Chosen answer: It wasn't really a matter of *knowing* that those things would come true. She was a paranoid elderly woman, given to flights of fantasy about awful things that MIGHT happen, however unlikely. The joke is that all those things did occur in exactly the way she described, which is why the kids were so shocked.

Rooster of Doom

Question: In the scene when Sunny is walking around the reptile room and is about to find the Venomous Viper, Lemony Snicket says "witnesses from that day." Because he says "witnesses", is it implying that the children are no longer alive to tell their story?

Chosen answer: Not specifically, in fact, the witnesses could be the children themselves. It is more of a manner of speaking, and if anything it is just leaving the question of whether they are alive open.

Question: In the audio commentary with the director and 'the real Lemony Snicket' on the DVD, who is voicing Lemony Snicket? Is it the actual writer or a stand-in, which is also plausible, seeing as how the whole commentary is like a long joke.

Chosen answer: It's the actual author of the Lemony Snicket books: Daniel Handler.

Sierra1 Premium member

Question: What year or period is the film (and the books for that matter), set in? Eg. a certain year, or a period, eg. 80's 90's?

Hamster Premium member

Chosen answer: Like the books, it's really up to your imagination. Mr. Poe mentions a fax machine, yet all the cars are pre-1970's models. There are car phones, but they are ridiculously old fashioned. Did anyone really ever have reel-to-reel tape players in their cars? The books give the same aura of occurring at no specific time (a blacksmith shop and a computer repair shop on the same street, telegraph machines and advanced computers both existing). It's up to you as a viewer and reader to decide.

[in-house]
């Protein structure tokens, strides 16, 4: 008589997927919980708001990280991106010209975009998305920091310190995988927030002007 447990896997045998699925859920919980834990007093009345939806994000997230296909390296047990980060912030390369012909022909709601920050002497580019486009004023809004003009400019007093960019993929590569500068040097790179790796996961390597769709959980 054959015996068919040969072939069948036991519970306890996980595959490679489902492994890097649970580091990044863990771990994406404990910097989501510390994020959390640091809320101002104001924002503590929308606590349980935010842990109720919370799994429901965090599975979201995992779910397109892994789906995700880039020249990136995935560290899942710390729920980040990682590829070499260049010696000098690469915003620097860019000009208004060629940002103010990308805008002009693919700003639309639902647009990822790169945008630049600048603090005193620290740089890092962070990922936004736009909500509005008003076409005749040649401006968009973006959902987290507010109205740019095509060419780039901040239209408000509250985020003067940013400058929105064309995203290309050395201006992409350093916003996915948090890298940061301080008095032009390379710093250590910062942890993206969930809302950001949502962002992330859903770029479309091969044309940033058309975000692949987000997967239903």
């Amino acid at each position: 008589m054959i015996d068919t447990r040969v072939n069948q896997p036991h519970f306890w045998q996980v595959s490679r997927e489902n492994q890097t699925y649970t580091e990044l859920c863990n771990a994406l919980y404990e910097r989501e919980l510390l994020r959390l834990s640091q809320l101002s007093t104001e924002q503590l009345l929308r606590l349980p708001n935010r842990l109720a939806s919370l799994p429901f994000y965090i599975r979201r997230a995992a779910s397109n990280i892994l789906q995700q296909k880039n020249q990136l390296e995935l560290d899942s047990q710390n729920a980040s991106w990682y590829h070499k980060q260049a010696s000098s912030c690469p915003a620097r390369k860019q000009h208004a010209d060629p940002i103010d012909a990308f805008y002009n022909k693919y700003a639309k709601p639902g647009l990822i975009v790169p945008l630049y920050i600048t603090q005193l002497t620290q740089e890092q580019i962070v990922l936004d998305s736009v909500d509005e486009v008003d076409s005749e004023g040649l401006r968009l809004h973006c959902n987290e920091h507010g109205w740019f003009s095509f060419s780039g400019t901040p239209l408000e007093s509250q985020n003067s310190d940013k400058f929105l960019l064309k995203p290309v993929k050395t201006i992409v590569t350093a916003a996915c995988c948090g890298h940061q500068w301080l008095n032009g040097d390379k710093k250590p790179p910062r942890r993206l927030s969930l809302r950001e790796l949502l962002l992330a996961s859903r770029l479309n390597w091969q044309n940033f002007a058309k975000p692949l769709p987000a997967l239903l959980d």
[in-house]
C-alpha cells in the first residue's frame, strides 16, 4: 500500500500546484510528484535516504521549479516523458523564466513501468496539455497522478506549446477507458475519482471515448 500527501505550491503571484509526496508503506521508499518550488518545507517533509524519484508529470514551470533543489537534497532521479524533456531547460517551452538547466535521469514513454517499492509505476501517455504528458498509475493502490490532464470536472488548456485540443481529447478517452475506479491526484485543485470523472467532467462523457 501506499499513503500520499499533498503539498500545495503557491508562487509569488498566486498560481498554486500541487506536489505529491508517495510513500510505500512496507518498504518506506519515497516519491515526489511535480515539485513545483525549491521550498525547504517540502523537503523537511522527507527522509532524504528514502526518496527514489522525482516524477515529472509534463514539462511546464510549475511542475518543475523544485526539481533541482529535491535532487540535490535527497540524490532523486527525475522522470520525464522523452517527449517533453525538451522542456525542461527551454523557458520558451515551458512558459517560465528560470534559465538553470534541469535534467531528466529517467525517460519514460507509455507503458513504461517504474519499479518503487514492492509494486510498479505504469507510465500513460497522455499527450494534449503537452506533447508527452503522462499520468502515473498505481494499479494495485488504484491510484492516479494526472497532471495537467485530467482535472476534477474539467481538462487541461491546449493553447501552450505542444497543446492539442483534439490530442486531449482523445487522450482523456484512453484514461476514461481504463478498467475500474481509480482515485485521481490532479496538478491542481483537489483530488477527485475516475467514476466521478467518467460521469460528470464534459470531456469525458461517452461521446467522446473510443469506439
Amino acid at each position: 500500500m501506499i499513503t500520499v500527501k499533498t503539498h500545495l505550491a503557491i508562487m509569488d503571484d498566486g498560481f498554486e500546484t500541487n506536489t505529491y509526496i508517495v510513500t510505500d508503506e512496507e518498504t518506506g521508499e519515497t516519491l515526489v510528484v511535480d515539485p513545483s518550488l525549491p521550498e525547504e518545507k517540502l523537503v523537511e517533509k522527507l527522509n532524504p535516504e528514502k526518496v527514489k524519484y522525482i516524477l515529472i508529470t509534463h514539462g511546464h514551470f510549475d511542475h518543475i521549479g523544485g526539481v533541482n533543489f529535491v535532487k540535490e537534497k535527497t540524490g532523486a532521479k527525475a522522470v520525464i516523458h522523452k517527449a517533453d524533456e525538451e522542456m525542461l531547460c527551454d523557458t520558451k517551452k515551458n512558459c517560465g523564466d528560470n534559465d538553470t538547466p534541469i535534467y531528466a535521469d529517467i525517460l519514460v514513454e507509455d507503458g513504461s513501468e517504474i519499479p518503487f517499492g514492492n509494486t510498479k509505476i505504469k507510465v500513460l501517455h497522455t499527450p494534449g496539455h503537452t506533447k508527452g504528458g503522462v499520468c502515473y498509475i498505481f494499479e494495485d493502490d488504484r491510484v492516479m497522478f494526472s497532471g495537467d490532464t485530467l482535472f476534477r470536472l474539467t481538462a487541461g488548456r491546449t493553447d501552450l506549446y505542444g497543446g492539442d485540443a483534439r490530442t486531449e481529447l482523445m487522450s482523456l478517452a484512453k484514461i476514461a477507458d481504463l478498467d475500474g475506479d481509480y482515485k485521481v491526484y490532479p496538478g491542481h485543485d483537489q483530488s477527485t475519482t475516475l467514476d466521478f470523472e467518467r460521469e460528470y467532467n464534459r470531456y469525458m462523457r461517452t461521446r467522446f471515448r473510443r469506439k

Question: What shape is the mouth of Curdled Cave supposed to represent? It's too odd to be a coincidence, & the camera is focused on it quite a bit.

Chosen answer: If you look carefully, you can see that it is an eye, which is an ongoing theme in the movie. It is mentioned in the audio commentary.

Question: In the beginning, during the Paramount Pictures logo, we softly hear a female voice singing a short, creepy tune. This sounds a lot like something I heard in a black-and-white horror film from the 50's, but I'm not sure which. It sounds like something from the original "House on Haunted Hill" or "13 Ghosts" or one of those other horror "classics." Does anyone know if this was intentional or if it was just a coincidence?

Chosen answer: The voice is just a few notes from the opening song with the littlest elf sung in a really high pitch.

Question: Where might I be able contact Brad Silberling? I have tried searching the Web and Paramount's website with no success.

Chosen answer: You should be able to contact him care of Paramount. Find the Paramount address, and write that on an envelope. And at the top, simply add "Brad Silberling C/O" (with "C/O" next to "Paramount"). If/when they receive it, they should forward it to him.

Cubs Fan Premium member

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More for Lemony Snicket's A Series of Unfortunate Events

Quotes

Count Olaf: I must say, you're a gloomy looking bunch. Why are you so glum?
Klaus Baudelaire: Our parents just died.
Count Olaf: [nonchalantly.] Ah, yes. How very dreadful. Wait, let me do that one more time. Give me the line again while it's fresh in my mind.
Klaus Baudelaire: Our parents just died?
[Olaf pretends to be shocked.].

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Mistakes

In the scene where the Baudelaires and Aunt Josephine are looking in the photo album, Violet turns a page. You can see the photo Aunt Josephine does not want the orphans to see, but when Violet turns to the next page, the same photo is there.

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Trivia

If you look at the poster advertising the play "The Marvelous Marriage," you'll see it was written by Al Funcoot. "Al Funcoot" is an anagram of Count Olaf. This is a common theme in the Lemony Snicket Books.